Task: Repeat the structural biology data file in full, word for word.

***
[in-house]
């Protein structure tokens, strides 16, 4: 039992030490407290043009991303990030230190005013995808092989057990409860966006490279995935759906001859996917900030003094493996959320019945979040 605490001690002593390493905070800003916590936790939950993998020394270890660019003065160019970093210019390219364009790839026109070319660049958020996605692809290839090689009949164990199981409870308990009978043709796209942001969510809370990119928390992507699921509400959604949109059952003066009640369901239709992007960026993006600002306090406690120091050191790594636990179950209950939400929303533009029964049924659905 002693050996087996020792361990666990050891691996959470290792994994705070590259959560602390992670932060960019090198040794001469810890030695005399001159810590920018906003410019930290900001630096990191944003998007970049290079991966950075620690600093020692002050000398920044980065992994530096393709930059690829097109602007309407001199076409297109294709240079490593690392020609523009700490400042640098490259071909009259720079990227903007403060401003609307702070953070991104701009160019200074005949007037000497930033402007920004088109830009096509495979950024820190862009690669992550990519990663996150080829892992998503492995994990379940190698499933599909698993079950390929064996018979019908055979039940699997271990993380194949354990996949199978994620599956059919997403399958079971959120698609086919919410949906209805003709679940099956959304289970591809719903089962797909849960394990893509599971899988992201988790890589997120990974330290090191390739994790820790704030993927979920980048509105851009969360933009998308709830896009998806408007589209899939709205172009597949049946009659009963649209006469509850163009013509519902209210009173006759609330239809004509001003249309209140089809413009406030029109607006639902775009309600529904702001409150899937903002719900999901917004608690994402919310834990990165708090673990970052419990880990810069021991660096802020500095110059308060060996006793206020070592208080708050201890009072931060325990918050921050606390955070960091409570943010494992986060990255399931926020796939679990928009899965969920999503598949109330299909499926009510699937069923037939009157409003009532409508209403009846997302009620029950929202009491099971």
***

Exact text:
[in-house]
């Protein structure tokens, strides 16, 4: 039992030490407290043009991303990030230190005013995808092989057990409860966006490279995935759906001859996917900030003094493996959320019945979040 605490001690002593390493905070800003916590936790939950993998020394270890660019003065160019970093210019390219364009790839026109070319660049958020996605692809290839090689009949164990199981409870308990009978043709796209942001969510809370990119928390992507699921509400959604949109059952003066009640369901239709992007960026993006600002306090406690120091050191790594636990179950209950939400929303533009029964049924659905 002693050996087996020792361990666990050891691996959470290792994994705070590259959560602390992670932060960019090198040794001469810890030695005399001159810590920018906003410019930290900001630096990191944003998007970049290079991966950075620690600093020692002050000398920044980065992994530096393709930059690829097109602007309407001199076409297109294709240079490593690392020609523009700490400042640098490259071909009259720079990227903007403060401003609307702070953070991104701009160019200074005949007037000497930033402007920004088109830009096509495979950024820190862009690669992550990519990663996150080829892992998503492995994990379940190698499933599909698993079950390929064996018979019908055979039940699997271990993380194949354990996949199978994620599956059919997403399958079971959120698609086919919410949906209805003709679940099956959304289970591809719903089962797909849960394990893509599971899988992201988790890589997120990974330290090191390739994790820790704030993927979920980048509105851009969360933009998308709830896009998806408007589209899939709205172009597949049946009659009963649209006469509850163009013509519902209210009173006759609330239809004509001003249309209140089809413009406030029109607006639902775009309600529904702001409150899937903002719900999901917004608690994402919310834990990165708090673990970052419990880990810069021991660096802020500095110059308060060996006793206020070592208080708050201890009072931060325990918050921050606390955070960091409570943010494992986060990255399931926020796939679990928009899965969920999503598949109330299909499926009510699937069923037939009157409003009532409508209403009846997302009620029950929202009491099971």